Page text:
CALL 0161 723 2000 | Careers | Contact

Call Us
0161 723 2000

we are working until 5PM

How To Kill Japanese Knotweed?

Japanese knotweed is one of the most troublesome weeds in the world. The invasive plant has been known to impact entire gardens and cause thousands of pounds’ worth of damage to buildings, if it’s not eradicated early enough. Fully exterminating the weed has proved difficult due to the extensive rhizome network associated with the plant.

Japanese knotweed grows in most environments and can grow some 4cm per day, resulting in a dense infestation in only a couple of weeks. More so, it only takes a small fragment of rhizome for it to grow. It can be transported through soil importation, during construction or even by footwear. Fortunately, with consistent and persistent efforts Japanese knotweed can be eliminated.

Using Herbicides

Herbicides, including Glyphosate based products, are effective at eradicating this notorious plant. Glyphosate based herbicides are applied on the foliage of the weed using a sprayer after being mixed in a tank. The Glyphosate herbicide can also be injected into the stem.

It’s advisable to spray the Japanese knotweed through various stages of the plants development during the growing season. The infestation size, presence of watercourses and general public all have to be considered during herbicide selection.

Digging out Rhizomes

Rhizomes (the extensive network of underground roots) are very proactive in the spreading of Japanese knotweed. Therefore, excavating the rhizome fully and either disposing them to a licensed landfill facility or an alternative mechanical remediation strategy is one of the best ways of removing the plant. Ensure that all the pieces that have been removed whilst implementing a clean site policy to prevent cross contamination.

Clearance and Burning the Japanese Knotweed

Controlled burning can be used as means of disposing of the stem cuttings to improve aesthetics and to facilitate access to the infestations. However, it is important to ensure that the cuttings are completely dried out before being burned to prevent regrowth. Ideally these works should be undertaken within the winter period. Burning on-site should be done in a controlled way to avoid cross contamination.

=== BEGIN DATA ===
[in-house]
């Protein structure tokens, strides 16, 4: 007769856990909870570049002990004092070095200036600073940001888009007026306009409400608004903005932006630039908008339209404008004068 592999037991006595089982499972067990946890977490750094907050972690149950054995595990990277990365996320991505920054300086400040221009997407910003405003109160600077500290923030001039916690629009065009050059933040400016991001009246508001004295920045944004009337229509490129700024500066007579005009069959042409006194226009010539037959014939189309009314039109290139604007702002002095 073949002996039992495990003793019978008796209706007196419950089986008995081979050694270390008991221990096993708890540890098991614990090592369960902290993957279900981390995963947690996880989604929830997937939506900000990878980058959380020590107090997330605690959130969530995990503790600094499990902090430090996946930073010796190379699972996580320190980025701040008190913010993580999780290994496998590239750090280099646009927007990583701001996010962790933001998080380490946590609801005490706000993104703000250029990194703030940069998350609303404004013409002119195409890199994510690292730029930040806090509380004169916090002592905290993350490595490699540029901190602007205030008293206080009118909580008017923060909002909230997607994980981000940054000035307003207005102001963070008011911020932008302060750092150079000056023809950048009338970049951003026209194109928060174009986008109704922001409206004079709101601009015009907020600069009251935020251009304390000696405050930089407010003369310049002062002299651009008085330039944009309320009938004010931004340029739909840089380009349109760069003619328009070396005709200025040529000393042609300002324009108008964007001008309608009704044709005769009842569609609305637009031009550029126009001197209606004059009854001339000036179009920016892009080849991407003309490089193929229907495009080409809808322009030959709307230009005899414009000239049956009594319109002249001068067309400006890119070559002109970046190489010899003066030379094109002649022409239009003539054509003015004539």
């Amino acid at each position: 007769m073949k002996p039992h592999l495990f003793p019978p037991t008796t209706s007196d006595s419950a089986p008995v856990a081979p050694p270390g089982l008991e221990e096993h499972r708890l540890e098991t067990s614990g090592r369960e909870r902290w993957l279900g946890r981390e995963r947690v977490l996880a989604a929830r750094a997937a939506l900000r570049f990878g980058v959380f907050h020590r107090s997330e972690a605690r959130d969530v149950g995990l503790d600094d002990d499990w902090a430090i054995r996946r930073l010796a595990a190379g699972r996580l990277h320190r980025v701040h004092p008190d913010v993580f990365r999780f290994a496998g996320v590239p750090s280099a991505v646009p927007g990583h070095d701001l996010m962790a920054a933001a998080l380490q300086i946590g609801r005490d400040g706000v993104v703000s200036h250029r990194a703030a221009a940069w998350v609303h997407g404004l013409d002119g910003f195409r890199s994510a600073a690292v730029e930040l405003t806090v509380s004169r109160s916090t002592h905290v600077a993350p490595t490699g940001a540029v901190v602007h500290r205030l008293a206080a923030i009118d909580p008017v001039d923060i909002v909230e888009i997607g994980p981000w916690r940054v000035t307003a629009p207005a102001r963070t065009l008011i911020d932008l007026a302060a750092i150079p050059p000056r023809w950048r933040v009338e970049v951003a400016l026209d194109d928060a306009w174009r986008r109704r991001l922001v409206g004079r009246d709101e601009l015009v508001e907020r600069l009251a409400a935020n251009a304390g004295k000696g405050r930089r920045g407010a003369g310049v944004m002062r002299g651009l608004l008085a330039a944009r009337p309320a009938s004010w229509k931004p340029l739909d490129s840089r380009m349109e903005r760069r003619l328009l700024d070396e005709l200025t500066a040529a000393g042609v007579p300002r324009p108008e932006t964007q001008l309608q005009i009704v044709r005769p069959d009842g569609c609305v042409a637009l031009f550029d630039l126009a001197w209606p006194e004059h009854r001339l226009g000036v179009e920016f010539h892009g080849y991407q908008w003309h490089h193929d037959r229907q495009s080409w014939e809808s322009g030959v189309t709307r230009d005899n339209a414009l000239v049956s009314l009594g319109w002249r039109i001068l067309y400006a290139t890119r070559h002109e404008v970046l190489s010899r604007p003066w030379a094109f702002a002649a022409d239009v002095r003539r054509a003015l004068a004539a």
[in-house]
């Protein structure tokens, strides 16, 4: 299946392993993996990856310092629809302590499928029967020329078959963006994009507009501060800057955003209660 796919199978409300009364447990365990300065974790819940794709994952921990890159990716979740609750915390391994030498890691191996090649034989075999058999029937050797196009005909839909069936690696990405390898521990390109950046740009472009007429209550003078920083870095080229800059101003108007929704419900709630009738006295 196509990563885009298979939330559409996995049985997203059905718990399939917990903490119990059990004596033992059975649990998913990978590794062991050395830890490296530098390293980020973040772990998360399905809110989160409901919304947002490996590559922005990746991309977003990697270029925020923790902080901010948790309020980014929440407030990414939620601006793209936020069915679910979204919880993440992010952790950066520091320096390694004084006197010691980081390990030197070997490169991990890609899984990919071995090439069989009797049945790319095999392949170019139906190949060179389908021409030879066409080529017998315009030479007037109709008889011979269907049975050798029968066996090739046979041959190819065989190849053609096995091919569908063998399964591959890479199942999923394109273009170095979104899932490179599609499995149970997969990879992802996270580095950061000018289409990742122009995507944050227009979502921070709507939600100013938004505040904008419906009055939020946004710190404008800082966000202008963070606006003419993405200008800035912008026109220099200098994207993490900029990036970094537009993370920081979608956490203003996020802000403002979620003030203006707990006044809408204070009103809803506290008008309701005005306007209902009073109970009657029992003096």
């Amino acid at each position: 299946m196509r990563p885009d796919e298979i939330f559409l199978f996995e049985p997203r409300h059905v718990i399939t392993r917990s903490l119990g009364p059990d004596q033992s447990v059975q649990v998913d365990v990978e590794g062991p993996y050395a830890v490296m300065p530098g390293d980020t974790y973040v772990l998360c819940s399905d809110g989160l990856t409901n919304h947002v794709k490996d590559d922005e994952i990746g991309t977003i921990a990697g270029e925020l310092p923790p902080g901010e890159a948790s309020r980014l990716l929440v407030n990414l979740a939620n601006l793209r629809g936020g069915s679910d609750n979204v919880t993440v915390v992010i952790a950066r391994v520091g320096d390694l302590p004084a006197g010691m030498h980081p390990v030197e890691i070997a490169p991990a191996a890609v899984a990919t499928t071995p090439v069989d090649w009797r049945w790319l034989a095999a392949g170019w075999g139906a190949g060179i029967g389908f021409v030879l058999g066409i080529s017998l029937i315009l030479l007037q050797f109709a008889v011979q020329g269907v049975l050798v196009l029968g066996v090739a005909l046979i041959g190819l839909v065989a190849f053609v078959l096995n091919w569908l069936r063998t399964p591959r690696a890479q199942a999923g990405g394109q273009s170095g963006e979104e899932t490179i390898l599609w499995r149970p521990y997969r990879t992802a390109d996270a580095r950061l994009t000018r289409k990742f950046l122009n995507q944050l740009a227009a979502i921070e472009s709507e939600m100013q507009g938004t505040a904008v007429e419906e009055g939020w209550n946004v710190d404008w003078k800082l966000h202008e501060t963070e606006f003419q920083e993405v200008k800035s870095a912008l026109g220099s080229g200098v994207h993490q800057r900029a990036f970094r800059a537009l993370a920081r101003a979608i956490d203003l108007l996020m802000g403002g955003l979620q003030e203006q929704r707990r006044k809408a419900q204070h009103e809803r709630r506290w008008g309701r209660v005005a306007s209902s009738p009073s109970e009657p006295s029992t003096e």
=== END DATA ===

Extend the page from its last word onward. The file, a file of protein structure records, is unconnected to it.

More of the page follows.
Using MeshTech Removal Method

The MeshTech method is an eco-friendly means of controlling the spread of Japanese knotweed. Designed by Dr Eric Connelly and JKSL, the method does not use any chemicals, and therefore leaves the lowest possible on-site footprint where it is used. It is also useful in preserving soil fertility and controlling soil erosion, especially along river banks. MeshTech can be a preferred methodology over herbicide use because it ensures that the surrounding environment remains as unaffected as it can be, conserving animal and plant life.

Biological Control

Although still being tested out, the biological method is one of the environmentally-friendly methods of dealing with Japanese knotweed. JKSL closely follow the work of CABI (Centre for Agriculture and Biosciences International) and DEFRA (The Department for Environment, Food and Rural Affairs), who began the psyllid release programme in Spring 2010.A natural predator, the psyllids insect, has been discovered as a method of naturally keeping the plant under control. Biological control will not kill Japanese knotweed, but it is hoped it will slow the spread of the plant and make it more vulnerable to chemical control. If this method works, it will be a huge relief to landowners across the UK.

Conclusion

There are several methods that effectively control Japanese knotweed. Eliminating the weed often requires a multi-pronged approach by applying different methodologies. Often, hiring a professional service such as JKSL is the only way that you can be sure the weed and its roots have been completely eradicated.

What Next?

I believe I have a Japanese knotweed infestation.
How can I contact you?